The Echo’s MLB Postseason Predictions: Division Series

Alex Giobbi
Treasurer, Staff Writer

One of the best things about October is the MLB Postseason. This is the time of year where dreams are made, when men become stars, and stars become legends. This is where all the drama happens.   

For us fans, 2015 offers a real treat. Teams that haven’t been in the postseason for years finally make their triumphant returns, allowing their fans to finally have a reason to keep rooting in October.   

The Echo is proud to present its predictions for the 2015 MLB postseason, starting with the Division Series this week, then the Championship Series, followed by the World Series. The wild card game, in my opinion, didn’t count because technically, it’s the game that rewards the winner with an actual trip to the playoffs.

 (Sorry Yankees and Pirates fans of WestConn.)

Anyway, without further delay, here are the predictions. The series will be judged on five factors: hitting, pitching, coaching, history, and intangibles. Let’s begin with the Rangers and Blue Jays. 

ALDS: Toronto Blue Jays vs. Texas Rangers 

Hitting: Blue Jays 

Why? The Blue Jays have the best lineup in baseball due in part to Josh Donaldson, who is making a very convincing case to be the AL MVP. Additionally, Donaldson is protected in this lineup with a power duo of Jose Bautista and Edwin Encarnacion, not to mention solid speed from Ben Revere and Kevin Pillar. Newcomers Troy Tulowitzki and Russell Martin, both of whom have postseason experience, also push this lineup from solid to deadly.  

 Pitching: Rangers 

 

 

Why? Postseason experience is kinder than star power for pitching staffs. The Rangers have by far the most experienced staff in the AL with 2008 World Series MVP Cole Hamels leading the attack. Colby Lewis and Derek Holland also are valuable players. Although the final rotation spot is a question mark, if the Rangers rotation is able to carry the team for at least 6 innings in each game, the bridge to Shawn Tolleson, the team’s out-of-nowhere bona-fide closer can get them at least two wins. I’m especially looking forward to the 2008 rematch between Price and Hamels.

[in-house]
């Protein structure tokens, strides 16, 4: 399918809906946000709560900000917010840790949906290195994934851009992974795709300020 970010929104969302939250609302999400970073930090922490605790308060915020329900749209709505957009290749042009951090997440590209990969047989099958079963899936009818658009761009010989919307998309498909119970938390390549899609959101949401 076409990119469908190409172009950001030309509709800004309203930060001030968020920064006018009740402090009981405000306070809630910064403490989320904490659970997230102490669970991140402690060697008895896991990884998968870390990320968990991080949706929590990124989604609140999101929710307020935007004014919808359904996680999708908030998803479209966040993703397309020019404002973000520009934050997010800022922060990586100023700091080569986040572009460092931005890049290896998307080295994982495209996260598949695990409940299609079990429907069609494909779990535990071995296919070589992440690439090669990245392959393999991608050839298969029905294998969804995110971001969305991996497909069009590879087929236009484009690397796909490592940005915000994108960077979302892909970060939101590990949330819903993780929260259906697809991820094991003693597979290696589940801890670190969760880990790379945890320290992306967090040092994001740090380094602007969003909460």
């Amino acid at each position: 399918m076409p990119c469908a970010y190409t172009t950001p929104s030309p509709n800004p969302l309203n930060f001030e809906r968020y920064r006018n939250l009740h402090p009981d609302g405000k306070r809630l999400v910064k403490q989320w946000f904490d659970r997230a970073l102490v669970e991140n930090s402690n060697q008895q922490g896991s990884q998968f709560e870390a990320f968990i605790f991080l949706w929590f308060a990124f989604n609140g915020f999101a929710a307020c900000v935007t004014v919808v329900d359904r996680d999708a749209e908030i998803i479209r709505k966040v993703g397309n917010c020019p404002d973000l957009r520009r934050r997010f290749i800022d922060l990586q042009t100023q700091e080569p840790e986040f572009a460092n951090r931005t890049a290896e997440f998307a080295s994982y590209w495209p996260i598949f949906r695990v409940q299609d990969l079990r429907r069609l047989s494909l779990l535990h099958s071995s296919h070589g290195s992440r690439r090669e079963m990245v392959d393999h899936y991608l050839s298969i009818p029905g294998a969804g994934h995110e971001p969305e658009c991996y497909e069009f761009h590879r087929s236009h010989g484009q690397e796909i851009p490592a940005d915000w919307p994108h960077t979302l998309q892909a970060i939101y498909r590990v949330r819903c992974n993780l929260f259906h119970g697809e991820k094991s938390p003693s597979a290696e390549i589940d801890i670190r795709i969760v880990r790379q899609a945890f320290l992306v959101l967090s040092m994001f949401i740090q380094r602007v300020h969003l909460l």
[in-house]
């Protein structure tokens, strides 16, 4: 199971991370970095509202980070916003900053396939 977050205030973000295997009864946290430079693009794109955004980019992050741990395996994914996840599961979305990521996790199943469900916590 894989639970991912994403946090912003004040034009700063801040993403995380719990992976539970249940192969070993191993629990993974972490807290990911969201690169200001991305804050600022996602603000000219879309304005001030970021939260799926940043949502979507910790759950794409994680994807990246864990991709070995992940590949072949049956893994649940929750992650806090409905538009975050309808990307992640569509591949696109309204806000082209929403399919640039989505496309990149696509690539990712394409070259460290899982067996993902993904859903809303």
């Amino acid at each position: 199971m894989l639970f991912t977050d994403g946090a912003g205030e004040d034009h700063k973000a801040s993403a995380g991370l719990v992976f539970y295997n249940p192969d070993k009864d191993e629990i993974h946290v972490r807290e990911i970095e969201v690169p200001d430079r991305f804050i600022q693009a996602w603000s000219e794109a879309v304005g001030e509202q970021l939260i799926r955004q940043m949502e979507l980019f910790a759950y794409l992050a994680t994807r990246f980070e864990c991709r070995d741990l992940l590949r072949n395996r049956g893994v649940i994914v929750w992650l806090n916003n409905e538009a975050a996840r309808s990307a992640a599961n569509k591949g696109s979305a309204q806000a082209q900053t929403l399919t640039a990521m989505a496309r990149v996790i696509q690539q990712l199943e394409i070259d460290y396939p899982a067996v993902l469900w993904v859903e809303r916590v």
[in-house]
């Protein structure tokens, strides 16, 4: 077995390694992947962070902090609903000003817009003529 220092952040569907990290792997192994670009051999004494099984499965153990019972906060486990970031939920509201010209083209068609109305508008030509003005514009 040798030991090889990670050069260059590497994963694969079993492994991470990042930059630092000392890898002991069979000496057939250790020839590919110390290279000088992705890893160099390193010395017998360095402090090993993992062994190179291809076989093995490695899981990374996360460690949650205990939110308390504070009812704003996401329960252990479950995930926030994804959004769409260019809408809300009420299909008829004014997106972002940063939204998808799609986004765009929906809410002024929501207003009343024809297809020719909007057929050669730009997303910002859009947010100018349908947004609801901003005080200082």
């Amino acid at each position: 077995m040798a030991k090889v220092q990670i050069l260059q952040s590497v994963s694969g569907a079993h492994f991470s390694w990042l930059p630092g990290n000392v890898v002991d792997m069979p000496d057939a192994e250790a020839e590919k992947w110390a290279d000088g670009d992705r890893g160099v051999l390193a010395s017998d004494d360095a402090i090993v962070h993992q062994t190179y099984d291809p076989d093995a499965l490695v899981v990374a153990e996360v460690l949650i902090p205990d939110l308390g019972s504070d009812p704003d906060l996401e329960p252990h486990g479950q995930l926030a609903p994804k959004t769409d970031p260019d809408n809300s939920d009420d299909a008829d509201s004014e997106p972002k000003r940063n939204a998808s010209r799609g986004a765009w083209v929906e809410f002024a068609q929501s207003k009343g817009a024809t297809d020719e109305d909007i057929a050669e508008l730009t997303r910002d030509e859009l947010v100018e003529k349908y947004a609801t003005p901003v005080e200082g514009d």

Coaching: Blue Jays 

 Why? John Gibbons has been around the league longer, plus he’s seen this team go through the bad times. He’s managed to bring together a team of bought players into a cohesive unit, a massive enough undertaking as it is, and bring them this far. Gibbons’ passion is definitely going to help him in this situation.  

 History: Blue Jays 

 Why? This one’s almost unfair because Toronto has two titles while the Rangers have none. Of note is the 1993 World Series when Joe Carter won it all with a game winning home run off of Mitch Williams in Game 6. The one thing that puts the Rangers close is former pitcher Cliff Lee’s dominating performance in the 2011 World Series, which was completely undermined by St. Louis Cardinals hero David Freese’s dramatic walkoff in game 6, which set the stage for them to win the title that year.  

Intangibles: Blue Jays 

Why? They’re the only team from Canada, they play in one of the only two stadiums that has artificial turf, and their stadium has a hotel in it. Let’s also not forget that Canadian cuisine, particularly poutine, is downright delicious.  



Categories: Sports

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